However, the Four-Thirds lens collection has a great choice of fast telephotos and zooms, plus they are also all weather sealed to match the new weather-sealed OM-D E-M5 and MMF-3 mount adapter. They're just slower to AF because they were made for DSLRs using PDAF (Phase Detect AF) rather than CDAF (Contract Detect AF). The legacy primes however, offer the best selection of lenses which are also compact and easier to carry around. So my lightweight kits consist of legacy primes, and my heftier commercial kits consist of Four-Thirds zooms. I won't bother completing a Micro Four-Thirds kit until there are enough lenses. The coming 75mm and 60mm Macro will help a lot in making that a reality, though I would still like to see something in the 200mm range soon.
     
    • Like Like x 1
  8. hodad66

    hodad66 Mu-43 Top Veteran

    806
    Jan 27, 2010
    Indialantic, Florida
    Many of us purchased ours BEFORE there were alternative,
    native lenses. That said, I use the M4/3 lenses for "quick
    and dirty" and fall back to my legacy stable for enjoyment.
     
    • Like Like x 2
  9. meyerweb

    meyerweb Mu-43 Hall of Famer

    Sep 5, 2011
    Umm, there's no reason you can't choose your own aperture with native, AF lenses.
     
  10. Grinch

    Grinch Mu-43 Top Veteran

    813
    Jan 9, 2011
    Canada
     
    • Like Like x 1
  11. Ned

    Ned Mu-43 Legend

    Jul 18, 2010
    Alberta, Canada
    You are correct Grinch, in that it can often be just as fast to manually focus as to autofocus many of these lenses, especially if you're well-accustomed to manual focus. That's why it's usually a toss-up for me to invest in Four-Thirds glass or Legacy glass... I like the legacy primes because of their wide variety and often compact nature. However, in terms of sheer optical quality the Four-Thirds Zuikos can't be beat. Plus, they offer full electronic control (ie, like aperture control!) which is something that you won't find easily with other modern digital lens collections. The AF can come in handy in low visibility, plus you have the advantages of automatic IBIS (no need to input focal length) and automatic MF Assist (no need for Magnifier button).

    If you're looking for a lens that doesn't currently exist in native mount, then you really have to find some kind of adapted choice, whether legacy or digital. Though the legacy lenses certainly keep up in most instances, especially the primes, if you're a professional photographer like me or just plain picky, then the difference in quality between a legacy lens and a digital-spec lens is an important consideration. Besides quality however, a Four-Thirds lens doesn't offer that much advantage over a manual legacy lens that has all the physical control with aperture and focus rings.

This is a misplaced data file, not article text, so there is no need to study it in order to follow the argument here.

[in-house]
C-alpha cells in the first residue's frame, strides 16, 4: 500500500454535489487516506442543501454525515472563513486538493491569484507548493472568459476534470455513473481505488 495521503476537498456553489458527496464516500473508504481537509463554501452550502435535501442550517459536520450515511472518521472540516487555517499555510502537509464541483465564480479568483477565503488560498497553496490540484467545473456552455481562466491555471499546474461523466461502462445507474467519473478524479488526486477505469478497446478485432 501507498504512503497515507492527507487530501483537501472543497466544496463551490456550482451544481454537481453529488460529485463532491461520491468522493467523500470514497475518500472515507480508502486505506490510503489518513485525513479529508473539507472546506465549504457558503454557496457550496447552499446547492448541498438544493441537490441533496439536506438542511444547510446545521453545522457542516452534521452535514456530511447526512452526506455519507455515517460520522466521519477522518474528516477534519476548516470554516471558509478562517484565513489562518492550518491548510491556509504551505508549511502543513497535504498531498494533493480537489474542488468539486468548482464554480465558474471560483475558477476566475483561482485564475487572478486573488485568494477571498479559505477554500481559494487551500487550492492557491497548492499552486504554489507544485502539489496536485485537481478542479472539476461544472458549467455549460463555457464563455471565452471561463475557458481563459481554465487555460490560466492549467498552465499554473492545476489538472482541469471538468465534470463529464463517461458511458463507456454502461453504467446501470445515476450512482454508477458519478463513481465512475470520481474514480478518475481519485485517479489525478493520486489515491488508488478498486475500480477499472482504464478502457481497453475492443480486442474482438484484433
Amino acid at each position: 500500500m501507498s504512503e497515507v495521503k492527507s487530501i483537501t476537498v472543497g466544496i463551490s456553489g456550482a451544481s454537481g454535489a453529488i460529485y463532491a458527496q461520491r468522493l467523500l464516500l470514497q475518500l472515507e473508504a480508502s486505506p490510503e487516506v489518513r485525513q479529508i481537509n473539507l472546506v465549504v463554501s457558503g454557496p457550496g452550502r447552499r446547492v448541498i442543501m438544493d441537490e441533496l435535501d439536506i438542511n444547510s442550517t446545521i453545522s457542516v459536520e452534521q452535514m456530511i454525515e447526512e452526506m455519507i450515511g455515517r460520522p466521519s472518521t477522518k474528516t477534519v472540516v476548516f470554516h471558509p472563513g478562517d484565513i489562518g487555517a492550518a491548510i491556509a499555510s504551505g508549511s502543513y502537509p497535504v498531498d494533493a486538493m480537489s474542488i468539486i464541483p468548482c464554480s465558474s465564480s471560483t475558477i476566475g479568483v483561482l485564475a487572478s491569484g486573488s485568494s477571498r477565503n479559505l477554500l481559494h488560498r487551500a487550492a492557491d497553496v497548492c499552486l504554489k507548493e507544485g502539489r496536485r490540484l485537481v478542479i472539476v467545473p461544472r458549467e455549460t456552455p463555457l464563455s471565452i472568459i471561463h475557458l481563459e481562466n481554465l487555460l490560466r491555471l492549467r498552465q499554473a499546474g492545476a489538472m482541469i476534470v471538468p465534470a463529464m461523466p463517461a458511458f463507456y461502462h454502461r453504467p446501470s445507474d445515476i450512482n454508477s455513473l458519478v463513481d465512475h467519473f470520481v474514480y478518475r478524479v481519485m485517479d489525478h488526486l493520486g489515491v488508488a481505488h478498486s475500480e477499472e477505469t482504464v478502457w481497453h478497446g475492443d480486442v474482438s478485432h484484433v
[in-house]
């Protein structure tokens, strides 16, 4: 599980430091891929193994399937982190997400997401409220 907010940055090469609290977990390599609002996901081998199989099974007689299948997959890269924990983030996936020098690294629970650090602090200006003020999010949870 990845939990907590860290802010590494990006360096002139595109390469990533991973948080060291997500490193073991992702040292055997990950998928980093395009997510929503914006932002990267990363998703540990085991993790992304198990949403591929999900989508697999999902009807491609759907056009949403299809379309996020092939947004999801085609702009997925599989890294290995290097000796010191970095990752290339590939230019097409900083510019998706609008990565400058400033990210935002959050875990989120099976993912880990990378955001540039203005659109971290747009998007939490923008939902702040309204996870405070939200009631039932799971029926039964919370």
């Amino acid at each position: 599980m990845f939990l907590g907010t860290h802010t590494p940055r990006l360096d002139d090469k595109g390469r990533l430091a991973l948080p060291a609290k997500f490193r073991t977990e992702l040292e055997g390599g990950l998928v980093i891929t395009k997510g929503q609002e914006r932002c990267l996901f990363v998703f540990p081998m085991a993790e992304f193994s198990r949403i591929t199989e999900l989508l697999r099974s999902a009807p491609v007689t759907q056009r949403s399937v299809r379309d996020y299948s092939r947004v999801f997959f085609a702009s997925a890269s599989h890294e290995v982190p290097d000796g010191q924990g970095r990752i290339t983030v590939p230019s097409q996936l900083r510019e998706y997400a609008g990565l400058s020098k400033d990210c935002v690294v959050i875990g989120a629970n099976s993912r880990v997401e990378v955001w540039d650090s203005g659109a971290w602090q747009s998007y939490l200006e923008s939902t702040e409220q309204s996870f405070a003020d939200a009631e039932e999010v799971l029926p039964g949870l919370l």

However, if you do need a digital-spec lens then the Four-Thirds collection is a pretty obvious choice for those who aren't starting with an existing collection. The Four-Thirds Ziuko lenses were known for their incredible resolving power and sharpness, as well as their fast apertures in the SHG category. Yet they still tend to be less expensive than their Canikon counterparts... so what's not to love about that? These lenses have native electronic control including aperture, so you only need a $150 adapter. The Four-Thirds lens will have full communication though, which allows all the added extras such as live IBIS reading (no need to set a focal length - the camera will read it automatically), as well as automatic Manual Focus Assist (no need to press the Magnifier button, the camera will know when you touch the focus ring). And of course you get full EXIF data as well so you know what lens and settings were used. Plus... if you need AF it's there. Some lenses in fact are actually just as fast with AF as native m4/3 lenses, but these don't include the higher-end fast lenses which you can't find counterparts for in m4/3 natively. However, there are times when even slow AF comes in handy over MF, such as during low visibility or awkward angles.

    So there are advantages to using Four-Thirds over other digital-spec lenses as well as legacy lenses. If you're on a budget or don't want to carry around the weight of pro-spec glass, then legacy lenses are probably a better choice for you. I use both Four-Thirds as well as Legacy, as the legacy glass provides me with more compact options for a lighter kit. Now I only bring out the big guns when I need to (and I'll be honest - I use my Four-Thirds glass less and less now over my easier-to-carry legacy primes).

    If you need the digital spec glass though, then Four-Thirds is the best choice if you don't have another existing system. If you do have another existing system though, I would try to adapt that before anything else. If you have to buy a $400 Redrock or Birger adapter for your Canon L-glass for instance, isn't that saving you more than the 50% loss you would take just selling a single lens? You bought that glass for a reason - probably because you NEED that kind of lens, right? So why should those needs for lens performance change, just because you decided that your DSLR body was too excessive to carry around?

    Now, one day the native m4/3 lens collection will actually grow to the point where it covers all lens types necessary for a serious photographer. ie, fast telephoto primes, fast telephoto zooms, and fast standard zooms. When that happens, then yes I would say that adapting Four-Thirds glass will be no longer necessary. We haven't gotten to that point yet though, so Four-Thirds is still relevant as well as legacy glass...
     
    • Like Like x 3